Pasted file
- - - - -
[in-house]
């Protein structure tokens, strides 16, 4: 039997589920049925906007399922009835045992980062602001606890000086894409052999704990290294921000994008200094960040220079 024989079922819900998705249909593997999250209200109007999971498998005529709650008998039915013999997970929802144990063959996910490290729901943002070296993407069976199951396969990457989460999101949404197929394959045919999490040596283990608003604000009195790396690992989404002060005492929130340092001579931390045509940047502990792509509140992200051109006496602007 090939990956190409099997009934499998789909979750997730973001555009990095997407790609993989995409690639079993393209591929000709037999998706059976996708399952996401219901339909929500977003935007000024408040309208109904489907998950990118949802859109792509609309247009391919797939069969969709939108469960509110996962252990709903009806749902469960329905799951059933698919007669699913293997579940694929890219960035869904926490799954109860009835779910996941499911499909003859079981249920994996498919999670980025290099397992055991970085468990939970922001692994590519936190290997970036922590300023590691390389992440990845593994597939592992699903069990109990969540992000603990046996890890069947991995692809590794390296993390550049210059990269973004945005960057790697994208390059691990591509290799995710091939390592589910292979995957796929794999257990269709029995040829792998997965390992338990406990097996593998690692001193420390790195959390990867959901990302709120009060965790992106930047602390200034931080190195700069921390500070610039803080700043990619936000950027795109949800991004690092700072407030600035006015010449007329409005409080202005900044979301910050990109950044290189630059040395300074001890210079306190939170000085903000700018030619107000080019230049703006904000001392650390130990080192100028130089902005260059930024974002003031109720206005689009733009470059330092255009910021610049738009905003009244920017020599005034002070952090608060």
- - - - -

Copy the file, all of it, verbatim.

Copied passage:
[in-house]
């Protein structure tokens, strides 16, 4: 039997589920049925906007399922009835045992980062602001606890000086894409052999704990290294921000994008200094960040220079 024989079922819900998705249909593997999250209200109007999971498998005529709650008998039915013999997970929802144990063959996910490290729901943002070296993407069976199951396969990457989460999101949404197929394959045919999490040596283990608003604000009195790396690992989404002060005492929130340092001579931390045509940047502990792509509140992200051109006496602007 090939990956190409099997009934499998789909979750997730973001555009990095997407790609993989995409690639079993393209591929000709037999998706059976996708399952996401219901339909929500977003935007000024408040309208109904489907998950990118949802859109792509609309247009391919797939069969969709939108469960509110996962252990709903009806749902469960329905799951059933698919007669699913293997579940694929890219960035869904926490799954109860009835779910996941499911499909003859079981249920994996498919999670980025290099397992055991970085468990939970922001692994590519936190290997970036922590300023590691390389992440990845593994597939592992699903069990109990969540992000603990046996890890069947991995692809590794390296993390550049210059990269973004945005960057790697994208390059691990591509290799995710091939390592589910292979995957796929794999257990269709029995040829792998997965390992338990406990097996593998690692001193420390790195959390990867959901990302709120009060965790992106930047602390200034931080190195700069921390500070610039803080700043990619936000950027795109949800991004690092700072407030600035006015010449007329409005409080202005900044979301910050990109950044290189630059040395300074001890210079306190939170000085903000700018030619107000080019230049703006904000001392650390130990080192100028130089902005260059930024974002003031109720206005689009733009470059330092255009910021610049738009905003009244920017020599005034002070952090608060």